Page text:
A Religious Liberal Blog

This site hopefully can provide some vehicle by which I can comment, complain, and once in a while praise the state of religion in this country and around the world from a liberal protestant perspective.

Saturday, December 30, 2006

McCartney and the Gospel

I've been reading the Gospel According to the Beatles and it's been interesting. There are some detailed looks at the life philosophy as articulated by the Beatles in interviews and in their song lyrics.

There's a range of side stories and personal interactions that ended up influencing the Beatles and their ways of viewing the world. And the historical and cultural and religious context from which the Beatles emerged is explored, including their upbringing as children.

But there were some disappointments in the book. There was a reliance on the common stock characters of the four men. George as eastern religion fan, John as anarchistic, Paul and Ringo as agnostic. And that ended up affecting the coverage in the book.

John and George dealt with recognizable religious forms so the book spent a large amount of coverage on them, their interests, their biographies, and the music they wrote including their post Beatles career. Paul and Ringo were largely absent from such coverage.

Paul's humanism, the belief that God was another word for good (Liverpool Oratorio), that there's possibilities in human life (C'mon People), that a positive approach will allow us to seize such possibilities (Mamunia), were all largely unexplored in this book.

Apparently the word Mamunia is Arabic for safe haven. Those are the sort of tidbits worth covering as much as discussing Harrison's My Sweet Lord. But the inability to recognize humanism as having that kind of significance doesn't just affect the book but most books.

I'm a theist so most folks wouldn't let me be labeled as a humanist, but there are certain values that the old humanists from the 20s and 30s had, the kind which were evident in post Christian Europe in the 50s when McCartney grew up, that I identify with.

I suspect this kind of humanism shares with the liberal Protestant tradition a number of traits, that the dogmatism of fundamentalism and the new atheism don't share. But here's the challenge. It was from that context that most of the baby boomers fled from.

What I end up connecting with is the very thing that was rebelled against in the 60s as boring, as not spiritually connecting, as not having the answers. Some wanted the true answers, others went for eclectic spiritualities. From mega churches to anything not western.

It raises questions. The sort of humane values of liberal protestantism and religious humanism for most children of the 60s failed to answer basic religious needs. Can those values be upheld in a manner that does so for the next generation? Or are we like Paul's work, not religiously recognizable today?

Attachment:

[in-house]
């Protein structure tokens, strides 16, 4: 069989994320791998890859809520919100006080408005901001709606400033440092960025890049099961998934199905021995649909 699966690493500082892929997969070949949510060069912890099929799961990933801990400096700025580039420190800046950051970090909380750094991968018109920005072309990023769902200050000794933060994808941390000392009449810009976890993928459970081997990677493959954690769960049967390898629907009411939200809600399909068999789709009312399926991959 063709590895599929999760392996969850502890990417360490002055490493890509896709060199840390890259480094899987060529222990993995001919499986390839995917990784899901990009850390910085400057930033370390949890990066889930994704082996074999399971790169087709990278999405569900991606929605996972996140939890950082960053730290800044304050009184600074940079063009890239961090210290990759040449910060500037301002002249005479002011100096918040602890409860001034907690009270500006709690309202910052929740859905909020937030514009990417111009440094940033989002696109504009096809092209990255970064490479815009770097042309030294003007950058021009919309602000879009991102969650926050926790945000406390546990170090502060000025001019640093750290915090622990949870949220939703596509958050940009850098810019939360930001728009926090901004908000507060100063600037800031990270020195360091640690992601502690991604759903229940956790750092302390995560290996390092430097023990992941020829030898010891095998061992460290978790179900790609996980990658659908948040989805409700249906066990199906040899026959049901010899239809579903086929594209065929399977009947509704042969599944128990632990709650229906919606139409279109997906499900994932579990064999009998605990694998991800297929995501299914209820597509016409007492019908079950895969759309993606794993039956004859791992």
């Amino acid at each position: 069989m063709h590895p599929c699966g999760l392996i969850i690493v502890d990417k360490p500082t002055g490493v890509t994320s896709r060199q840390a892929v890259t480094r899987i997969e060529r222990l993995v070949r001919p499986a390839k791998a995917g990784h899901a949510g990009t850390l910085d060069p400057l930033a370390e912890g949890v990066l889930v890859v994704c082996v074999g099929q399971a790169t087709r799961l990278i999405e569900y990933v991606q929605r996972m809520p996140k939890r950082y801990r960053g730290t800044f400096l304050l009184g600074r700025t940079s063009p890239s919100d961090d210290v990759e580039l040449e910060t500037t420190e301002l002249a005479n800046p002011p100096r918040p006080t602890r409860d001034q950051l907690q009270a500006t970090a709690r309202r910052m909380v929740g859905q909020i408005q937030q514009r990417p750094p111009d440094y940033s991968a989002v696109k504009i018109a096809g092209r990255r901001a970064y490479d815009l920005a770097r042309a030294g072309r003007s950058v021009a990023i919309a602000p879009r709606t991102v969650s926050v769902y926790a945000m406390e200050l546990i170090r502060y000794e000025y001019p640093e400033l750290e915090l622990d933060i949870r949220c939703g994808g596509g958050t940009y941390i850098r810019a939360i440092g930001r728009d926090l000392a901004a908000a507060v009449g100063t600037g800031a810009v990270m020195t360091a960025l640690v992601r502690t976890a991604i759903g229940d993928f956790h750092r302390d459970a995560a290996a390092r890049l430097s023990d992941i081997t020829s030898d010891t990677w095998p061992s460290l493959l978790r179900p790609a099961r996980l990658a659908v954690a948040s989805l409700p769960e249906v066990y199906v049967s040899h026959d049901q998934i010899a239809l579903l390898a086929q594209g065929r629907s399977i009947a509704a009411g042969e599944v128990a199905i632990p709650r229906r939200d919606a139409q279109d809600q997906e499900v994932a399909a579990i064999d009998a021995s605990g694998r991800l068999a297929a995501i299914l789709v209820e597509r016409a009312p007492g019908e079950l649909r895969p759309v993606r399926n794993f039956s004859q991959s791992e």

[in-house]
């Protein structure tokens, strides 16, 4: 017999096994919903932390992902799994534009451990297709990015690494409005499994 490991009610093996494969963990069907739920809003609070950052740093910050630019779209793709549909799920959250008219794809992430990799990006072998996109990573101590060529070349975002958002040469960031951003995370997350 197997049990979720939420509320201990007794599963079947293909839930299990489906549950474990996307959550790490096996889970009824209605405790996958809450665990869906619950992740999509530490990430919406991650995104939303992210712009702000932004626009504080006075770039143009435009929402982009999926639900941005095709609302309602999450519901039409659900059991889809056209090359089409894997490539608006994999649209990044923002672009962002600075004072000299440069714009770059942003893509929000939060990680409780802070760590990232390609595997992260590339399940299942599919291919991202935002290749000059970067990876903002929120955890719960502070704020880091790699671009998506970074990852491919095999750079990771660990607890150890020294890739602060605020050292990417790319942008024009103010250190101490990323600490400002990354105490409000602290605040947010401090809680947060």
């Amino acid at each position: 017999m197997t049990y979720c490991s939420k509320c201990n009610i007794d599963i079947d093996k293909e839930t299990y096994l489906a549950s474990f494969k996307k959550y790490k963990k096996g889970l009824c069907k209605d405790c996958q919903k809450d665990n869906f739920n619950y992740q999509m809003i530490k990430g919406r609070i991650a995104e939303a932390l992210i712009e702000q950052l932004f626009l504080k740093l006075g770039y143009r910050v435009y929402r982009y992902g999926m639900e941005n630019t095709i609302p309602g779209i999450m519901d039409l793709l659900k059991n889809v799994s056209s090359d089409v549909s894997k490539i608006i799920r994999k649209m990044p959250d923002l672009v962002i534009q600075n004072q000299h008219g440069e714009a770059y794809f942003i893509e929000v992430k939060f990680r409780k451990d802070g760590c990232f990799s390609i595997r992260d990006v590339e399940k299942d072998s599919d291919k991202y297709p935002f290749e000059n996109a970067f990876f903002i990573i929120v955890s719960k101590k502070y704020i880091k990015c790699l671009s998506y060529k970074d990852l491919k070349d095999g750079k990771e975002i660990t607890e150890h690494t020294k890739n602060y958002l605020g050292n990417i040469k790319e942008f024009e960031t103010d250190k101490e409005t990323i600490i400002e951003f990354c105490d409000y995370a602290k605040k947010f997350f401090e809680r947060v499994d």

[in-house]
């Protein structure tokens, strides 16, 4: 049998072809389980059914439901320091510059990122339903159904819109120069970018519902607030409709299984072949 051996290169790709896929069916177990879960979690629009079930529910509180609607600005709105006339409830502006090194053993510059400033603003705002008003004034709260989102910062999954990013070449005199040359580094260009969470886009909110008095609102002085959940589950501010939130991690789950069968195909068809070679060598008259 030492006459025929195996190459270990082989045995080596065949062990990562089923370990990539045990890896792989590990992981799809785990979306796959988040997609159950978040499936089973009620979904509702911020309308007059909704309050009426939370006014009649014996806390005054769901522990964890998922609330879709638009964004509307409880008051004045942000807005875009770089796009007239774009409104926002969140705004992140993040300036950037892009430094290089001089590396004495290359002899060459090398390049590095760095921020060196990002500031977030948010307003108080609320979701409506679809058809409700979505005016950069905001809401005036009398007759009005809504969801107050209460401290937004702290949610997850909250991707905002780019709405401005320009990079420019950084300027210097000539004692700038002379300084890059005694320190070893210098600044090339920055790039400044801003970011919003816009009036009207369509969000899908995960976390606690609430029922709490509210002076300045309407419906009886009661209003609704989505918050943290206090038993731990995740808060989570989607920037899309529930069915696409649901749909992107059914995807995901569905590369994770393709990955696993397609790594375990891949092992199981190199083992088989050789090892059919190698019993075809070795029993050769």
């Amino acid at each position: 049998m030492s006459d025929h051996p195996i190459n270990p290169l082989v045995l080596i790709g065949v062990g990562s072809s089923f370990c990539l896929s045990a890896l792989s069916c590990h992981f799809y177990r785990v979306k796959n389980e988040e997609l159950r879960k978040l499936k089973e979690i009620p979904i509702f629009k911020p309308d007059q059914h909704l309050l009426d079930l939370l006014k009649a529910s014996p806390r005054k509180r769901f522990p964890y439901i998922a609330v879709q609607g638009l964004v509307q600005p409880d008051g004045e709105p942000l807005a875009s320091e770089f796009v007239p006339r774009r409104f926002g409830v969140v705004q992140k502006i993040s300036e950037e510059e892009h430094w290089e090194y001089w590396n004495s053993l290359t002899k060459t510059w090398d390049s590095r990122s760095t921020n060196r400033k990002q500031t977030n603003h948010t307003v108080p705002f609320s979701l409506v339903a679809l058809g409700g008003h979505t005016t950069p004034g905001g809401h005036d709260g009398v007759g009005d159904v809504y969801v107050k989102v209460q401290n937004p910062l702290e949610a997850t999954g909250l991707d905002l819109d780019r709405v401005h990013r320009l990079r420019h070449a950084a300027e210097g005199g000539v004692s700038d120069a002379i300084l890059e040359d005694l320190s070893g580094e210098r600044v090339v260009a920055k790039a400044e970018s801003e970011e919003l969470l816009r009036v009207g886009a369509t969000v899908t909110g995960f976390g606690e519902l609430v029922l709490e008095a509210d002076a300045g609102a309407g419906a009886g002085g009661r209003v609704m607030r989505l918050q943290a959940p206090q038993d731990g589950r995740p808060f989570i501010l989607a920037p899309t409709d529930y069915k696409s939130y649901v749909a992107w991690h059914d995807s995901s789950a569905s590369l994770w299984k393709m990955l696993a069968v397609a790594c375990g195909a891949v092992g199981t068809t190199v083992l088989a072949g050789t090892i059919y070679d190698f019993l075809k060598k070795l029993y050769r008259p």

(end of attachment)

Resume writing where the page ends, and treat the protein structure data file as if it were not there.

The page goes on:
3 Comments:

At 1:31 PM , Anonymous Damien said...

Great post. I'm a big Beatles fan and its nice to imagine they had some vestige of Christian influence, even if it was only by calling God another name for good.

I believe God brings opportunities to spread his love. Sometimes just by being, we witness. Other times, yes, we have to make a stand. The fine line is to make a stand that heals and doesn't annoy.

Liked your blog, I'll be back.

 
At 8:11 PM , Blogger DavidD said...

Secular positivism does fail, I think. Of course, I think evangelical positivism does, too. Maybe it's for the same reason, that adversity does come, and while you can talk yourself past some adversity, at some point life isn't just about happiness any more. Maybe there are bigger reasons.

I'm sure there are many people who believe what the Beatles believed or even less and go to their house of worship anywhere in the world just to be nice. I don't think it's a gospel. I think it's human nature that generates the appeal for the power of positive thinking. I think God's better than that, though I have wondered about a possible future where God decides just to be anonymous and leave us to a humanistic world. He might have worlds and species that respond to Him better than we do. Gee, that's negative. I'm glad I'm free to be either way.

 
At 8:51 PM , Blogger Dwight said...

"just to be nice"

I think it worked for the generation of the 1950s in the US and the prewar generation in the UK, but it was not a sufficient motive for the children.

In that sense I think the Gospel is in a much better position to be heard once separated from the norms and pretenses of the given society.

But there were some good values in that context that have been lost, some of which I think can and ought to be reclaimed.

But I'm not sure if folks are interested in religion reclaiming them or rather being as absolute as possible.

Can such liberal values be connected up with religious faith in ways that are spiritually significant for folks? I think the book Christianity for the Rest of Us gives positive news in this area.

 

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